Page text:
Ok, side topic, with the demise of my 310 XT, I switched to the Garmin 620. Having only run with it a couple of times, I am still figuring it out. Today was one of those days where I learned something new.  Without going into all of the boring details, I somehow changed it into lock mode and didn’t realize it. When they said "go", I clicked the start button but nothing happen. I clicked it again and still nothing. I tried changing the display, and it said "locked". Crap, I didn’t know how to unlock, and I am running a race so I didn’t really have time stop and fix it.

So, I just forgot about it and ran. Does it really matter that I know what pace that I am running or how far. Well, today, apparently, it didn’t.

Back to the race, Alana jumped out to 30 to 40 meter lead on me. Much it owed to me attempting to start my Garmin.

Slowly over the next couple of miles, I whittled down her lead until I caught her about 3 miles into the race.

We ran together for a while and she let me pull in front for a few miles on the sunny side of the lake. But youth and talent have their advantages. She went back by me while we were pulling up the long hill by the boat landing. By the time we went through the start/finish for the first loop, she pulled out again to 30 to 40 meters on me.

My first loop split was 49:42. By my calculations, I had to run the equivalent to break 1:40 and stay close to my desired 6:30 pace. I wasn't having the postive feelings, and running faster the second half wasn't likely. 

Over the next 7 and ½ miles she extended her lead out to a couple hundred meters, but I never truly lost sight of her. She was wearing a blaze orange shirt so it tended to a beacon in the grays and browns of the winter colors along the trail.

I did notice at the start there was one guy wearing a jersey which had the computer generated print for camouflage on the back. Having never seen him during the race, I don’t know how effective it was.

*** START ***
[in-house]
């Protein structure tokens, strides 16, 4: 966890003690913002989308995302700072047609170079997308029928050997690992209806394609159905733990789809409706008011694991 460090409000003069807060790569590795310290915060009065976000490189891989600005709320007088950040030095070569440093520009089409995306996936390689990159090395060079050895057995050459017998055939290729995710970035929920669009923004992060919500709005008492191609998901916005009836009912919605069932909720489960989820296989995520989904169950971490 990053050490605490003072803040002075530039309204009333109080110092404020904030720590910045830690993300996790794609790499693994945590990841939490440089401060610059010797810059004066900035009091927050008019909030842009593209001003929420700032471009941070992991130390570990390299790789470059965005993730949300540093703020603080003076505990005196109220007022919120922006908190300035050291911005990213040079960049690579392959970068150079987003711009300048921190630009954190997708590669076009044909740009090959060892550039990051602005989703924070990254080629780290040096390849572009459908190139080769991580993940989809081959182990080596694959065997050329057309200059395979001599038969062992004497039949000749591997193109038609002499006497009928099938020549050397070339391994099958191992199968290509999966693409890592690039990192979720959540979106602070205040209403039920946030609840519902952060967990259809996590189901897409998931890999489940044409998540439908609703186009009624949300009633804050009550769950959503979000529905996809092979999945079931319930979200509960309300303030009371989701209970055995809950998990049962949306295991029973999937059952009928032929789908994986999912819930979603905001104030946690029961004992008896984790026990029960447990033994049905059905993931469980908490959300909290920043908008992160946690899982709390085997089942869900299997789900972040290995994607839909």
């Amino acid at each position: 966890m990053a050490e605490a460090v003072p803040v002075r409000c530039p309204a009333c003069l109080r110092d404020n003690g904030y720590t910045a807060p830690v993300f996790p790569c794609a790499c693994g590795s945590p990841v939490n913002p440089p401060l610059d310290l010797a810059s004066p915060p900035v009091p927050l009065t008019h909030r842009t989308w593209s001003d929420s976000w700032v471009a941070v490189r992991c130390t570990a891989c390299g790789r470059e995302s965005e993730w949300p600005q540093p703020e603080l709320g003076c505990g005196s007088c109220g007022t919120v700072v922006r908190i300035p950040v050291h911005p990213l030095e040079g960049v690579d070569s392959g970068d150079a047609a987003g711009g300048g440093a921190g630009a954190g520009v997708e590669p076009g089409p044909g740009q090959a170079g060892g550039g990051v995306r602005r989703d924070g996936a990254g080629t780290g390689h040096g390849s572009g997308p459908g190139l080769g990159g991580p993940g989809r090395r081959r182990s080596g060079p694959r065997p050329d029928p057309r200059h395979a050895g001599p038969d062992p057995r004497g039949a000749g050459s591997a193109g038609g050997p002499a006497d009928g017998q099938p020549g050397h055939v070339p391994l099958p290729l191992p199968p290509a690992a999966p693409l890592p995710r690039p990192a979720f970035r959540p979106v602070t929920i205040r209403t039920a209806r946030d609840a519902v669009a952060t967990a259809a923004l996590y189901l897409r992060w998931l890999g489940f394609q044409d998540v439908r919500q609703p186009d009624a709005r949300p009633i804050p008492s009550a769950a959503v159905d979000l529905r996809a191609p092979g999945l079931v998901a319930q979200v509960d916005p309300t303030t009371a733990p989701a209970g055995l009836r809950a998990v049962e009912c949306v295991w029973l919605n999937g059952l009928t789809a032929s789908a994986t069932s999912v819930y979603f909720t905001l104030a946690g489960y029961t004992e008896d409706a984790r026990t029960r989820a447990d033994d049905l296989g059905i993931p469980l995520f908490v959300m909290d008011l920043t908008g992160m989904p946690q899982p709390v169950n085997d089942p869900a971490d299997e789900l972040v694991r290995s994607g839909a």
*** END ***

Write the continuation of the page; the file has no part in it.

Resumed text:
So pretty much after settling in on the first loop, I was passed by one runner and passed one runner so my position was pretty much status quo.   

I finished up in 1:41:28. Yes, it was slower than I wanted. I don’t know where I finished overall. They have not posted the results.

I do want to mention a couple of things. One they didn’t have anyone passing out finisher medals when I completed the race. This seemed rather odd. Although, I was able to go up later and ask for one.

Then, there seem to be a total mix up with the age group awards. Their website says that they were giving them out. Yet, when I questioned one of their race resources about it, she said she didn’t know when the awards were going to be given out i.e. what time and they were only doing overall awards. Apparently, there was some disconnect here. I didn’t even wait around to find out.

Having run both the Frosty 25k a couple of times and the 30k in the fall, I am big fan of TCTC runs there. Here’s hoping they get their act together before September.

 

 

The Cool Down Runner.

 

  

 

Picking up a penny


Ever wish you hadn’t done something after it turned out differently than you expected? Yep, I have. Actually, an example happened to me just yesterday.

I was running along feel pretty good about myself. With less than half mile to go, I noticed a penny resting on the ground. Never one to pass a heads up penny, I stopped and picked it up.